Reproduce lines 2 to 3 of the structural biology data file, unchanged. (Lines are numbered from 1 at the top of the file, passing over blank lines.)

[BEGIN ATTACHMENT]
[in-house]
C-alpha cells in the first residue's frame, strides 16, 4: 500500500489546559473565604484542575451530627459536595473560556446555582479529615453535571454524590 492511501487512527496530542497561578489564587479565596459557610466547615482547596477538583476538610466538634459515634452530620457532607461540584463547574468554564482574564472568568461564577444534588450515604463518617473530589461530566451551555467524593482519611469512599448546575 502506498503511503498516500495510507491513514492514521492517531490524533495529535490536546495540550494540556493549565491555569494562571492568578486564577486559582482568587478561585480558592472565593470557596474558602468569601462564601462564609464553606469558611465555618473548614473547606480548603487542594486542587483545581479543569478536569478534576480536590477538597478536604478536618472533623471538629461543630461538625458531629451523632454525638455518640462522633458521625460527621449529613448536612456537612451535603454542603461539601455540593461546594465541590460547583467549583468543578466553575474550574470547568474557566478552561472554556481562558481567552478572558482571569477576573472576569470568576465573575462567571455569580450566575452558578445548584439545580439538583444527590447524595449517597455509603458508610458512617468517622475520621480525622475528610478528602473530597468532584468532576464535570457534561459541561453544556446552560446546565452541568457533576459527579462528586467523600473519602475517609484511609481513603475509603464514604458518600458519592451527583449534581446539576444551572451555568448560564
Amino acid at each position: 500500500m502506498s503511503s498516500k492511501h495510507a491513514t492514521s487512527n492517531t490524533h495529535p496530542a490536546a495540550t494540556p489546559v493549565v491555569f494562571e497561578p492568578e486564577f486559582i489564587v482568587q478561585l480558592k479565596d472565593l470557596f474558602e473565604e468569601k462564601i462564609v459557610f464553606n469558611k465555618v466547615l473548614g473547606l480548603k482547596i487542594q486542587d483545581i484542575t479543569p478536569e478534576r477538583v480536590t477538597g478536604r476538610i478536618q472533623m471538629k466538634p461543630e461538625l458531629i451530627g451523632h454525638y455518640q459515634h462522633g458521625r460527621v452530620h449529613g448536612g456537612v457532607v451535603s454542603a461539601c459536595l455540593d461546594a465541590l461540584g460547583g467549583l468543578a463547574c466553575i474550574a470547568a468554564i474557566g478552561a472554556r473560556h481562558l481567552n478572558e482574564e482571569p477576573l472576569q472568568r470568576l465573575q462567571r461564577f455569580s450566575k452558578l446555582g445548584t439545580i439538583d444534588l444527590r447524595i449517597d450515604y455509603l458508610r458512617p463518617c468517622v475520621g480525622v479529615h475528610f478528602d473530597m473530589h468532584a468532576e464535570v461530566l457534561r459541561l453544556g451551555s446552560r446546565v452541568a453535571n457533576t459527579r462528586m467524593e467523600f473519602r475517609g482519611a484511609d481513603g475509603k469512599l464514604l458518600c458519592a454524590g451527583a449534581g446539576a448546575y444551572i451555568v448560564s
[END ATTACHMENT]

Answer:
C-alpha cells in the first residue's frame, strides 16, 4: 500500500489546559473565604484542575451530627459536595473560556446555582479529615453535571454524590 492511501487512527496530542497561578489564587479565596459557610466547615482547596477538583476538610466538634459515634452530620457532607461540584463547574468554564482574564472568568461564577444534588450515604463518617473530589461530566451551555467524593482519611469512599448546575 502506498503511503498516500495510507491513514492514521492517531490524533495529535490536546495540550494540556493549565491555569494562571492568578486564577486559582482568587478561585480558592472565593470557596474558602468569601462564601462564609464553606469558611465555618473548614473547606480548603487542594486542587483545581479543569478536569478534576480536590477538597478536604478536618472533623471538629461543630461538625458531629451523632454525638455518640462522633458521625460527621449529613448536612456537612451535603454542603461539601455540593461546594465541590460547583467549583468543578466553575474550574470547568474557566478552561472554556481562558481567552478572558482571569477576573472576569470568576465573575462567571455569580450566575452558578445548584439545580439538583444527590447524595449517597455509603458508610458512617468517622475520621480525622475528610478528602473530597468532584468532576464535570457534561459541561453544556446552560446546565452541568457533576459527579462528586467523600473519602475517609484511609481513603475509603464514604458518600458519592451527583449534581446539576444551572451555568448560564
Amino acid at each position: 500500500m502506498s503511503s498516500k492511501h495510507a491513514t492514521s487512527n492517531t490524533h495529535p496530542a490536546a495540550t494540556p489546559v493549565v491555569f494562571e497561578p492568578e486564577f486559582i489564587v482568587q478561585l480558592k479565596d472565593l470557596f474558602e473565604e468569601k462564601i462564609v459557610f464553606n469558611k465555618v466547615l473548614g473547606l480548603k482547596i487542594q486542587d483545581i484542575t479543569p478536569e478534576r477538583v480536590t477538597g478536604r476538610i478536618q472533623m471538629k466538634p461543630e461538625l458531629i451530627g451523632h454525638y455518640q459515634h462522633g458521625r460527621v452530620h449529613g448536612g456537612v457532607v451535603s454542603a461539601c459536595l455540593d461546594a465541590l461540584g460547583g467549583l468543578a463547574c466553575i474550574a470547568a468554564i474557566g478552561a472554556r473560556h481562558l481567552n478572558e482574564e482571569p477576573l472576569q472568568r470568576l465573575q462567571r461564577f455569580s450566575k452558578l446555582g445548584t439545580i439538583d444534588l444527590r447524595i449517597d450515604y455509603l458508610r458512617p463518617c468517622v475520621g480525622v479529615h475528610f478528602d473530597m473530589h468532584a468532576e464535570v461530566l457534561r459541561l453544556g451551555s446552560r446546565v452541568a453535571n457533576t459527579r462528586m467524593e467523600f473519602r475517609g482519611a484511609d481513603g475509603k469512599l464514604l458518600c458519592a454524590g451527583a449534581g446539576a448546575y444551572i451555568v448560564s